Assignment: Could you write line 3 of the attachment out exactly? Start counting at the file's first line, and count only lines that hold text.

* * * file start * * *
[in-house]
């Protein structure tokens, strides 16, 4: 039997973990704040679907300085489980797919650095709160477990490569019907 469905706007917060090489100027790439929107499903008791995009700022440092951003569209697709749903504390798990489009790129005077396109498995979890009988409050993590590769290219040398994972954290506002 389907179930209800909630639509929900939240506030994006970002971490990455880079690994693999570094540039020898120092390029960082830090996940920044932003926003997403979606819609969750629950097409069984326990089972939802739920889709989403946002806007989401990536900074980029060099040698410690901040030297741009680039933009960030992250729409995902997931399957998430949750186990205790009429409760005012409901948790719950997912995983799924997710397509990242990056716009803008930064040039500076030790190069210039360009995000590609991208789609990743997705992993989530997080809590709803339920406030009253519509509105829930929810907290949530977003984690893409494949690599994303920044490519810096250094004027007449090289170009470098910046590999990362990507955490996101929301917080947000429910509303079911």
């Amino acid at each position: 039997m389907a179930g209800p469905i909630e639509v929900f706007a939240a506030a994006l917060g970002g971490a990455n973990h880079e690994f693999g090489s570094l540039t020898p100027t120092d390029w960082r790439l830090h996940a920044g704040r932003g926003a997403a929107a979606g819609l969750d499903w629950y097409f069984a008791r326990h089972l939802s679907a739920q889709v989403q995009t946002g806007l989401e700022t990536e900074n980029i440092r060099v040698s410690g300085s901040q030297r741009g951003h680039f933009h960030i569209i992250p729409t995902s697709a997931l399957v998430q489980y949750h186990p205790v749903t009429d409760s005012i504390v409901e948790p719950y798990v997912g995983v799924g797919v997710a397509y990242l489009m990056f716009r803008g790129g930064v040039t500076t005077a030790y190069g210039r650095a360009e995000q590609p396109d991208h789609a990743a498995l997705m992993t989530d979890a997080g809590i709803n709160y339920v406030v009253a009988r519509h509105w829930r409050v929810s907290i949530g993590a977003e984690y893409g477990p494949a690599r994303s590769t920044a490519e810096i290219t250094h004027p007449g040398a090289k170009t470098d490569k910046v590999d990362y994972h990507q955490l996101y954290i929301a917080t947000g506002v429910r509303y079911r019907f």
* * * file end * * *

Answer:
């Amino acid at each position: 039997m389907a179930g209800p469905i909630e639509v929900f706007a939240a506030a994006l917060g970002g971490a990455n973990h880079e690994f693999g090489s570094l540039t020898p100027t120092d390029w960082r790439l830090h996940a920044g704040r932003g926003a997403a929107a979606g819609l969750d499903w629950y097409f069984a008791r326990h089972l939802s679907a739920q889709v989403q995009t946002g806007l989401e700022t990536e900074n980029i440092r060099v040698s410690g300085s901040q030297r741009g951003h680039f933009h960030i569209i992250p729409t995902s697709a997931l399957v998430q489980y949750h186990p205790v749903t009429d409760s005012i504390v409901e948790p719950y798990v997912g995983v799924g797919v997710a397509y990242l489009m990056f716009r803008g790129g930064v040039t500076t005077a030790y190069g210039r650095a360009e995000q590609p396109d991208h789609a990743a498995l997705m992993t989530d979890a997080g809590i709803n709160y339920v406030v009253a009988r519509h509105w829930r409050v929810s907290i949530g993590a977003e984690y893409g477990p494949a690599r994303s590769t920044a490519e810096i290219t250094h004027p007449g040398a090289k170009t470098d490569k910046v590999d990362y994972h990507q955490l996101y954290i929301a917080t947000g506002v429910r509303y079911r019907f």